I’m a huge fan of yoga postures. Especially as I hit my mid forties. Maintaining a level of flexibility has done more to prevent me from injury than anything as mid-life drags me screaming into an alleyway. So with that in mind it was an easy sell to get me to review Travis Eliot’s Ultimate Yogi.
What you get:
12 DVD’s, a calendar and fitness guide. The program timeline is a 108 day schedule.
Time: 65 Minutes
Despite the title, there will be no throwing tires and jumping on plyo-boxes. This is straight up salutations and balance postures with occasional changes in tempo. If you’ve ever done P90X Yoga then this has many similarities and the benefits of both would probably be identical. I guess I expected a little more considering the aggressive “Cross Training” title.
One thing is obvious, this is not for beginners. Also, Travis never…and I do quite literally mean never…stops talking. Down dog, updog, warrior one, inhale, exhale, now fold yourself in half…finding that mental calm gets pretty hard when you’re concerned about falling behind.
Time: 63 Minutes
Yoga at the speed of light. If you had a hard time keeping up with Cross Training, this is not going to be a good day for you. Still, if you give yourself some time and tune Travis out when necessary, you will have a pretty sweet cardio-core routine to start your day.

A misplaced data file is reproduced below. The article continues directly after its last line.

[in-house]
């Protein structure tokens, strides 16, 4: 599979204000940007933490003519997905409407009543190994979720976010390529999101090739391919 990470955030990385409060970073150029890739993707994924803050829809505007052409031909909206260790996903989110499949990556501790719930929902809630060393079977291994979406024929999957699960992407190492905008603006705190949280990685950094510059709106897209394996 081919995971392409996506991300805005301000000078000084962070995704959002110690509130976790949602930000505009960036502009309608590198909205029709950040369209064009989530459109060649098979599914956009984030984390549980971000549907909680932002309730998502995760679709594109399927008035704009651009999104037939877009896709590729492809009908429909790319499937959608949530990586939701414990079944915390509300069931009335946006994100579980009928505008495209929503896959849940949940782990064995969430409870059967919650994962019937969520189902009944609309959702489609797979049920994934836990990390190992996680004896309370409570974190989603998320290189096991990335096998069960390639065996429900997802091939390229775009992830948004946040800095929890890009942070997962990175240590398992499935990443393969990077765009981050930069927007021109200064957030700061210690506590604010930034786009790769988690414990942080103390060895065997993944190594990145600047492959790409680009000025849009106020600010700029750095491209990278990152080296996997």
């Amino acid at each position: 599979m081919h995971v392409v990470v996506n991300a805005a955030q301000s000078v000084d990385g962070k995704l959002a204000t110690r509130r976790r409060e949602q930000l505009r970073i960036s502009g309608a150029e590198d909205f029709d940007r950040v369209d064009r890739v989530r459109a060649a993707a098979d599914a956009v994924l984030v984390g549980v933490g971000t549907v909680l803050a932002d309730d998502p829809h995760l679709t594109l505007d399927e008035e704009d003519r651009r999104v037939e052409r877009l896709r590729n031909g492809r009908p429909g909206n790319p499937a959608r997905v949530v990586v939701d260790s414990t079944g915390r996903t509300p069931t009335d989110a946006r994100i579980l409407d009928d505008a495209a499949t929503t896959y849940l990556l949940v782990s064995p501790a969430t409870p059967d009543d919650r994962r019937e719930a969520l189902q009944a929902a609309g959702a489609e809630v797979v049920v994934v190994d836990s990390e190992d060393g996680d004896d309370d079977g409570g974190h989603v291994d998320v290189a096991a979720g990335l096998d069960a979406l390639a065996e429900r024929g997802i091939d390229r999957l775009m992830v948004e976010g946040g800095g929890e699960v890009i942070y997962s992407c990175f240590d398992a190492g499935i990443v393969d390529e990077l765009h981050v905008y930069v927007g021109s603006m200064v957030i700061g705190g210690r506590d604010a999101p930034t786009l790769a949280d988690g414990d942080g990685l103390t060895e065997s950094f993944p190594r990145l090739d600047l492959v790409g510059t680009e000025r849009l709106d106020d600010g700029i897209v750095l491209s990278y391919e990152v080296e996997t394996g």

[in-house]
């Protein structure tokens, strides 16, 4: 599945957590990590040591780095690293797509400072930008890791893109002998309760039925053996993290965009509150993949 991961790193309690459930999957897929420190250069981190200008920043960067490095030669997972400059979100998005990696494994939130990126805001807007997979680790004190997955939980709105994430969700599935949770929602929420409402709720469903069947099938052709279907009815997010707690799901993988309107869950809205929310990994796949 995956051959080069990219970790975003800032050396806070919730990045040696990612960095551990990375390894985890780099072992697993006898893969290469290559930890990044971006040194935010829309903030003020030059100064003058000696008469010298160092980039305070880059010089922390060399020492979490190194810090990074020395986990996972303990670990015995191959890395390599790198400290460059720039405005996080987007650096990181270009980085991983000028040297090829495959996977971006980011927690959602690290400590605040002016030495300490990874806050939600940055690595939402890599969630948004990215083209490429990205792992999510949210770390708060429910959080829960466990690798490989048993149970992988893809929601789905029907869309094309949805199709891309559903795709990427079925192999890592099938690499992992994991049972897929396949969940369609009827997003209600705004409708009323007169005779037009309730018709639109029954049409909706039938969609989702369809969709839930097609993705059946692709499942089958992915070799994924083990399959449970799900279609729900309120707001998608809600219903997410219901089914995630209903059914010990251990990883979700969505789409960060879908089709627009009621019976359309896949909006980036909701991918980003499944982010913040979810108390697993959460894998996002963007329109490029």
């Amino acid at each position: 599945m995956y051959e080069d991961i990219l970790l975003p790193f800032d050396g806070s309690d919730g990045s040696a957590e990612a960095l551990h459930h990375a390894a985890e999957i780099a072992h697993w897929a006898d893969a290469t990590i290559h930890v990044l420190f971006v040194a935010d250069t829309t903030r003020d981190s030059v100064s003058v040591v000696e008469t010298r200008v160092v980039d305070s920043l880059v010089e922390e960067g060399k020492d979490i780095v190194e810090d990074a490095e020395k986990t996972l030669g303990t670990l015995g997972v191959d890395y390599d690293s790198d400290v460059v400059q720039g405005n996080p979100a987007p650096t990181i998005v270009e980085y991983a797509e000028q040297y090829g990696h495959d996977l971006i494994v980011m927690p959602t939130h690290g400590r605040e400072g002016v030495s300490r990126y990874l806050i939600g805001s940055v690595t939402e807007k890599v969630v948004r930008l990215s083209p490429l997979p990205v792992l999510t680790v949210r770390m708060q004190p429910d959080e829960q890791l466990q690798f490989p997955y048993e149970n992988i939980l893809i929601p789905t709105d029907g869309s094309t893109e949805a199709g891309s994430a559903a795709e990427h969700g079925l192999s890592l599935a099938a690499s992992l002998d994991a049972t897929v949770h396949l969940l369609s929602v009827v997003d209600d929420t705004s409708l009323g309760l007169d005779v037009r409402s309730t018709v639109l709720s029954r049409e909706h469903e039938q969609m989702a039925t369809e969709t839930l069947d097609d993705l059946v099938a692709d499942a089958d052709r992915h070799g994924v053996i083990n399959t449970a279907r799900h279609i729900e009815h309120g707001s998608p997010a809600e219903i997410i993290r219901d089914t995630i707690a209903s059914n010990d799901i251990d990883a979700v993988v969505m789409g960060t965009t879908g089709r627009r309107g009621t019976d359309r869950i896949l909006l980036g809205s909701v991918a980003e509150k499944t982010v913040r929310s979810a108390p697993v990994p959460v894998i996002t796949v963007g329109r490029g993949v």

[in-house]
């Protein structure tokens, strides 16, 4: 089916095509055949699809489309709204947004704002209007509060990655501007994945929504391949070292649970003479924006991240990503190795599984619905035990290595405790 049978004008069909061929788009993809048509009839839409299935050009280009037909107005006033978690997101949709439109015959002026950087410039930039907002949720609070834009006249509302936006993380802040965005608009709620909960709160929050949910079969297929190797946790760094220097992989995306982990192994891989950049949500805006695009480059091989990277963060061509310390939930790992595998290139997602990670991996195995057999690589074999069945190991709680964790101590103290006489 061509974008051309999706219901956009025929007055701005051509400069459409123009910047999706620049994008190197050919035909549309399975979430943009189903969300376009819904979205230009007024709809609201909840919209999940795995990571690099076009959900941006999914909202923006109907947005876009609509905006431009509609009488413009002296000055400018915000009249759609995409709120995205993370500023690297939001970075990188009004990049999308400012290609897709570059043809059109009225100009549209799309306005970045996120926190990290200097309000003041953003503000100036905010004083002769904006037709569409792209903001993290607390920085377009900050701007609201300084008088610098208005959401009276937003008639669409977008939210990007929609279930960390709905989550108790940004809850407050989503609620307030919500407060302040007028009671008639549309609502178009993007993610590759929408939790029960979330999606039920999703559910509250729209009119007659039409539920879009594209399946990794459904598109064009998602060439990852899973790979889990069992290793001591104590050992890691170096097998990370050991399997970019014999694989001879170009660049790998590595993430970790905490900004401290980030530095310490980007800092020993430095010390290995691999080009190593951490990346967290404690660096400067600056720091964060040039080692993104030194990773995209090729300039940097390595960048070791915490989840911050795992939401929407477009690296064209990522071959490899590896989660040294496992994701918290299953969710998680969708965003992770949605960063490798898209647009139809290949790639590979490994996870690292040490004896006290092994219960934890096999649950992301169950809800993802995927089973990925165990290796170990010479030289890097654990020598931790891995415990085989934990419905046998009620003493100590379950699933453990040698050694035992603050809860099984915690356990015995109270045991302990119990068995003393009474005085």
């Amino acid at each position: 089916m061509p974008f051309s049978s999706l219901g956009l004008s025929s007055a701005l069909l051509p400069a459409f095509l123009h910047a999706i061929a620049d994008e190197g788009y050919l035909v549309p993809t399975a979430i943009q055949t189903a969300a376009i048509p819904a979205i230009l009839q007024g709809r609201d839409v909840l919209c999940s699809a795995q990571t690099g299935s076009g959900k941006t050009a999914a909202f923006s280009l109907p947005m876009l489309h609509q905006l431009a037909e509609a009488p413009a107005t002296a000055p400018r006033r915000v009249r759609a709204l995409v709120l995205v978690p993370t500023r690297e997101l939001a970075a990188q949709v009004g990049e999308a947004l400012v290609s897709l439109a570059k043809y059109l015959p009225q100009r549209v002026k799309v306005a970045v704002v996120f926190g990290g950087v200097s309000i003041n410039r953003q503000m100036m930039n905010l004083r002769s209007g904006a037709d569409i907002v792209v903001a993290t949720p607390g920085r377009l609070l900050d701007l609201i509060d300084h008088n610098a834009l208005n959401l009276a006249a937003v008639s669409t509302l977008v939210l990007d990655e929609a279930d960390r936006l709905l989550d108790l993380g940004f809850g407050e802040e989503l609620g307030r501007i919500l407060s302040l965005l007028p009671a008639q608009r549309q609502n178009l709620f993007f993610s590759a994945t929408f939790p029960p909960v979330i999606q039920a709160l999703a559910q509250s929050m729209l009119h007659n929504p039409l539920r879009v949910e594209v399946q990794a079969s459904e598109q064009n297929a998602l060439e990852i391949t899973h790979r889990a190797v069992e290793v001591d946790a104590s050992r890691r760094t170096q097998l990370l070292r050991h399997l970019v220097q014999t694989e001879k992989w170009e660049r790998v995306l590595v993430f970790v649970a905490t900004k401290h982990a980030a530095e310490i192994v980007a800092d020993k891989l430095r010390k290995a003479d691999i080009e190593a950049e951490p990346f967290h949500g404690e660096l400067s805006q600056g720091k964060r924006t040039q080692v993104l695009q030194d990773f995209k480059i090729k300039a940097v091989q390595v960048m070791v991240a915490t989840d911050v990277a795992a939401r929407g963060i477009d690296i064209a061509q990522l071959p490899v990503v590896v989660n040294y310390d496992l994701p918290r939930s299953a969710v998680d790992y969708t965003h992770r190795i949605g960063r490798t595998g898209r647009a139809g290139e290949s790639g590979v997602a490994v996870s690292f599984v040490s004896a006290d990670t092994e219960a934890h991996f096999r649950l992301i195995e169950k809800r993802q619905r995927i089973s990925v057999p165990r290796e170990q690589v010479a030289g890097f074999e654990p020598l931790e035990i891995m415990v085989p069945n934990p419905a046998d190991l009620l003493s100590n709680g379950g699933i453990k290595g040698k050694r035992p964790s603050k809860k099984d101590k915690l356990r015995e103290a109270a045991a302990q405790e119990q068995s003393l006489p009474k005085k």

Time: 65 minutes
I’m starting to see a pattern here. Modern yoga by nature has a very limited set of moves. Vinyasas, warrior postures, balance postures and general all around stretching. That’s really about it. So whereas the Cardio workout moves at a fast pace, Strength goes slower and has longer isometric holds. Planks are held longer and ab work is slow and controlled. Just don’t expect weight training results.
Time: 72 minutes
If P90X YogaX feels long to you, this might seem an eternity but that doesn’t mean you should bail. The deliberate focus on slow, stretching and flexibility will be crucial for us older folks.
Time: 61 minutes
As the name implies, more focus is spent on maintaining balance postures.
You will be told often..about 1,056,872 times per wokout...to inhale/exhale. Sorry, I meant IIIIIIIIINHALE. EEEEEEEEEXHALE. It was getting to the point where my lungs were starting to develop a complex.
Time: 73 minutes
Toxins are in you, therefore we shall wring your body like a soaked towel and squish them out. Don’t ask me whether this will actually work as I’m only a fitness columnist, but I at least like the muscular benefits. Think of this as a very aggressive form of Twister.
Time: 70 minutes